Viacom, Time Warner Optimistic They’ll Maintain Some Momentum
By Mike Farrell -- , 9/27/2010 12:01:00 AM
Building on strong gains in the second quarter, two top cable-programming executives said last week that the domestic advertising market continues to show signs of life and that momentum should continue for the rest of the year.
At Viacom, which has lagged the rest of the cable industry in domestic ad sales growth over the past several quarters, the third quarter is expected to be even better than the previous threemonth period, according to CEO Philippe Dauman. Building on robust ratings from reality hits like MTV’s Jersey Shore and comedy programming like Comedy Central’s The Daily Show With Jon Stewart — and with a crop of new advertisers coming into the mix — Dauman said at the Goldman Sachs Communacopia conference last week that third-quarter domestic ad sales will rise by more than 4% (the second-quarter mark) and the fourth-quarter growth will be even higher.
First-quarter U.S. ad sales rose about 1% at Viacom, which includes MTV: Music Television, Comedy Central, BET, TV Land, and Nickelodeon and second-quarter growth was 4%. In contrast, Discovery Communications saw domestic ad revenue rise 9% in the first quarter and 13% in the second quarter.
But Dauman was encouraged by ratings growth — he said that MTV’s overall ratings are up 28% this year. And he added that the top 10 shows in the 12-to-34 year old demographic are all MTV programming, and the No. 11 show in the age bracket is Nickelodeon’s iCarly, a show targeted at tweens. “It’s not just the Jersey Shore,” Dauman said of MTV’s hits.
SCATTER ON THE RISE
At Time Warner, which includes cable powerhouses CNN, TBS and TNT, chief financial officer John Martin said that the ad market continues to be “really strong,” adding that scatter pricing is up 20% in some cases over the upfront.
The two men differed slightly in their approaches to online video distribution, with Martin predictably embracing the TV Everywhere concept pioneered by Time Warner and Comcast and Dauman taking a more wait and see attitude.
“I can’t remember a time when our content had more demand around it. There are more and more players that want to help us try to monetize our content,” Martin said at Communacopia. “We have a very strong view that digital is going to be good for our business.”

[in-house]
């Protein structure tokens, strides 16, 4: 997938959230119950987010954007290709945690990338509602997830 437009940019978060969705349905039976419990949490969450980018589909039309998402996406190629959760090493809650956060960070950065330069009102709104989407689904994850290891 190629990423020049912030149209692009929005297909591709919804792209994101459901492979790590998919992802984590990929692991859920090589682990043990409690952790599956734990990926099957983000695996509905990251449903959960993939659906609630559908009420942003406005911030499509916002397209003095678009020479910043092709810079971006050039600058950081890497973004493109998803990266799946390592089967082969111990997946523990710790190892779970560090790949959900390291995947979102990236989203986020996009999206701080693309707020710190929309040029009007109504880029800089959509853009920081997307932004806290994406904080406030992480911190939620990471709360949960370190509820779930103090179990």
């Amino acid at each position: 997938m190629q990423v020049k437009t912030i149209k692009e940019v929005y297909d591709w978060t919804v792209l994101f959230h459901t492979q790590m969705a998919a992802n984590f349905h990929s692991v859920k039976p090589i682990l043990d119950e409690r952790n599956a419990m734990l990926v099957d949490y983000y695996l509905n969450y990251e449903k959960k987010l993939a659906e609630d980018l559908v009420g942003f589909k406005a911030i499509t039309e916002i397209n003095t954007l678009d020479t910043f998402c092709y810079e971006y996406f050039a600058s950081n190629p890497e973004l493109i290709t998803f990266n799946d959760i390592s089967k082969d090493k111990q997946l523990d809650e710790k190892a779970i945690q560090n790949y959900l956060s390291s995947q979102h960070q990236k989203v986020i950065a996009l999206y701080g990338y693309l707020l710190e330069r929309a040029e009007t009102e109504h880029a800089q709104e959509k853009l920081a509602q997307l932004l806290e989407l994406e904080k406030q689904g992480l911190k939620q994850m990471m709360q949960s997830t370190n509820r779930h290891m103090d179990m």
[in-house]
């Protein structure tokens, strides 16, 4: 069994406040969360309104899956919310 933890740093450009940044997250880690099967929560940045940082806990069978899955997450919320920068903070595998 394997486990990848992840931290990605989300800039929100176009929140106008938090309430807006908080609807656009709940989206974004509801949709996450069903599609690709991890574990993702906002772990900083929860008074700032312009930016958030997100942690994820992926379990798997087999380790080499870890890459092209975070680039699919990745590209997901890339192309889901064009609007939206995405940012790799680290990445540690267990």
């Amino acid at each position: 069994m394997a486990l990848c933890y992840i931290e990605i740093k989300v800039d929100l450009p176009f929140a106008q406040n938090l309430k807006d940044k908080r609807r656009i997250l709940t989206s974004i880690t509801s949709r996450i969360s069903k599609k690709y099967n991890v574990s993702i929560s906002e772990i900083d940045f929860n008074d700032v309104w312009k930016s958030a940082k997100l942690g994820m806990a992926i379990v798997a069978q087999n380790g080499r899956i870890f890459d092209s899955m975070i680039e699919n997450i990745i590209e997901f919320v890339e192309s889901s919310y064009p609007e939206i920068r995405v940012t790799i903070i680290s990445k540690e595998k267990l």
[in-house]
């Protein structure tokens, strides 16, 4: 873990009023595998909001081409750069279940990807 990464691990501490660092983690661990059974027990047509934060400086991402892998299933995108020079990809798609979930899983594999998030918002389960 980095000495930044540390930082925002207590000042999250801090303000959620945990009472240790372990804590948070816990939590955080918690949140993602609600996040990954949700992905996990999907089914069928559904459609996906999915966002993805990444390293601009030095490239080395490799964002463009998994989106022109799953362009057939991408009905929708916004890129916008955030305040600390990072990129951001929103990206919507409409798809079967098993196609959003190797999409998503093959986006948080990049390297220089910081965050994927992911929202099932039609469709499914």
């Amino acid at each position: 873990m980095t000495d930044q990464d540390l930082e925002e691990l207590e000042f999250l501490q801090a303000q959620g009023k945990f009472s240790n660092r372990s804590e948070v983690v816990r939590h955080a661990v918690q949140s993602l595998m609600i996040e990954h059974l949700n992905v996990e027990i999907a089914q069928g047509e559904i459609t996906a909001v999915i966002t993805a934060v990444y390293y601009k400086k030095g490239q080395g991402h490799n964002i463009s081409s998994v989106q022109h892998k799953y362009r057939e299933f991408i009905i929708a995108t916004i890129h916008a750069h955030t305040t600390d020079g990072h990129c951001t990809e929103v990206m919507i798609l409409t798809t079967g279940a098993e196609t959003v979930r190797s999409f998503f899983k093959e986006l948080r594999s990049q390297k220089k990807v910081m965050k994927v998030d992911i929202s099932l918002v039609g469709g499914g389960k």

Dauman pointed to Viacom’s own Epix partnership and its recent streaming deal with Netflix as an example of how online distribution can work. It has been reported that the five year deal is worth about $1 billion. But he said other online venues — notably Apple TV — are not quite as appealing.
Nevertheless, Dauman said Viacom is following developments at Hulu and is in tests with several distributors (cable, satellite and telco) with TV Everywhere. With TV Everywhere, Dauman said that questions remain regarding the user interface and whether the service will be measured by a ratings company like Nielsen to allow the networks to monetize the content.
“We’re working with the players there. Once all those things get figured out, it can be a valuable service for consumers and should be good for us,” Dauman said.
NOT OVER-THE-TOP YET
On the subject of over-the-top video, Martin said that Time Warner would not undermine its own economics by endangering its relationships with traditional distributors. And though Martin said that at the moment over-the-top video does not offer a compelling customer experience, his company is poised to take advantage of any shifts in the landscape.
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